(Guest Post by Matthew Ladner)
We have a new contender in the education reform race: Michigan! Very interesting proposal.
Michigan has an iron-clad constitutional prohibition on public money going to private schools, so it is hilarious to see some of the usual suspects in the above article calling this a “voucher proposal.” Nevertheless, this raises some interesting questions. Is a student taking a Massachusetts Institute of Technology (public institution) class online through EdX (a private 501 c3) taking attending a “private school?”
What if they are taking a Harvard course through EdX? What about a University of Michigan course through Coursera?
Luckily it doesn’t much matter because they are free and don’t require much in the way of public funding. It would be highly desirable to allow students to use public money to pay for the $89 testing fee in order to receive college credit, especially for children of limited means, but not necessary. Presumably Michigan is going to develop their own system of end of course exams in order for purposes of transparency and accountability. College credit will be a bonus.
Note that while the usual conspiracy theorists have already donned their tin-foil hats about evil profit driven plots that for-profit providers while they will in fact be in direct competition with brand names like Stanford and Princeton who will be providing courses free of charge.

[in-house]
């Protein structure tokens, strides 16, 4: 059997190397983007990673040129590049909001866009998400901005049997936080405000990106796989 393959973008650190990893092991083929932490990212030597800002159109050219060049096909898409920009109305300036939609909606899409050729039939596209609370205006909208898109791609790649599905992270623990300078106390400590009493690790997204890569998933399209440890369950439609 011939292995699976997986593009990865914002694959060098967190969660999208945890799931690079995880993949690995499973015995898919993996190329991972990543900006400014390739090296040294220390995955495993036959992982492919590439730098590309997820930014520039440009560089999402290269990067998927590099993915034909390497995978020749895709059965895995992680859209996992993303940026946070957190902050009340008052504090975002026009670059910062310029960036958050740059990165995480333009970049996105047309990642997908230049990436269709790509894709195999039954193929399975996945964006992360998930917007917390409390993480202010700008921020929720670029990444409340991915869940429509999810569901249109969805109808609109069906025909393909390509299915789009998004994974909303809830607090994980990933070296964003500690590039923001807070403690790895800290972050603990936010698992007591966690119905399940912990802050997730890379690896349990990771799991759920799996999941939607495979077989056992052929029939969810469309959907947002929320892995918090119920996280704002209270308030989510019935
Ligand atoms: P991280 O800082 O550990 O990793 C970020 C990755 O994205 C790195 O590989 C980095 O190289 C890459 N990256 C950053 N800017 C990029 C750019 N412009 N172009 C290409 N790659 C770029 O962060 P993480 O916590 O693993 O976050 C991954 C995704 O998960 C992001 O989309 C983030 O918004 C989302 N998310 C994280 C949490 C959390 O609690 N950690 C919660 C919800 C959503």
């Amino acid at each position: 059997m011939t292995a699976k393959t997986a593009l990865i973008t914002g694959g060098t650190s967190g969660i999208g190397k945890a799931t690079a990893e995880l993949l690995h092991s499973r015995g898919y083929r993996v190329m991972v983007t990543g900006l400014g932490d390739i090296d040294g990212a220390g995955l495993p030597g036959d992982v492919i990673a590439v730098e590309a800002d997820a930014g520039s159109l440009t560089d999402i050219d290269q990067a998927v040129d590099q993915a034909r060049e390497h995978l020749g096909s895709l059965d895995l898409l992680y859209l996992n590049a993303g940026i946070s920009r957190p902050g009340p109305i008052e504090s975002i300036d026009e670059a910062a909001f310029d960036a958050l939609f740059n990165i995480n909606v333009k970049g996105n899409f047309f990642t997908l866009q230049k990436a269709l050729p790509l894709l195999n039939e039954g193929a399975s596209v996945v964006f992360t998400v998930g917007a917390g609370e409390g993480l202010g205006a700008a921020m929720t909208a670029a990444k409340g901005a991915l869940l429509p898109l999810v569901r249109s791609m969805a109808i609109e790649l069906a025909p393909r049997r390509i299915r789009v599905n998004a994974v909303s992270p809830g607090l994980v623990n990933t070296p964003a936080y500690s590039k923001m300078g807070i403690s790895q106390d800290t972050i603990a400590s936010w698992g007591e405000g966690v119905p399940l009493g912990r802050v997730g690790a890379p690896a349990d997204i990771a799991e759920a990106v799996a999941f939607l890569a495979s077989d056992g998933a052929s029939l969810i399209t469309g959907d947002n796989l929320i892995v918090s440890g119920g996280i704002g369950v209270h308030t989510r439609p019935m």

Let me also note that rather than providing $2500 per semester of early graduation, it would make more sense to put all education funding into an Education Savings Account and let the providers compete on both the basis of quality and cost. A greatly reformatted system of in-person schooling customizing their offerings to meet individual needs would result. All providers would need to compete on the basis of quality and cost, updating the 19th Century Prussian factory model of schooling in the process.
This however is simply an optimizing detail-congratulations to Governor Rick Synder and his team of visionaries for reimagining K-12 education for the 21st Century.
HT: Adam Emerson.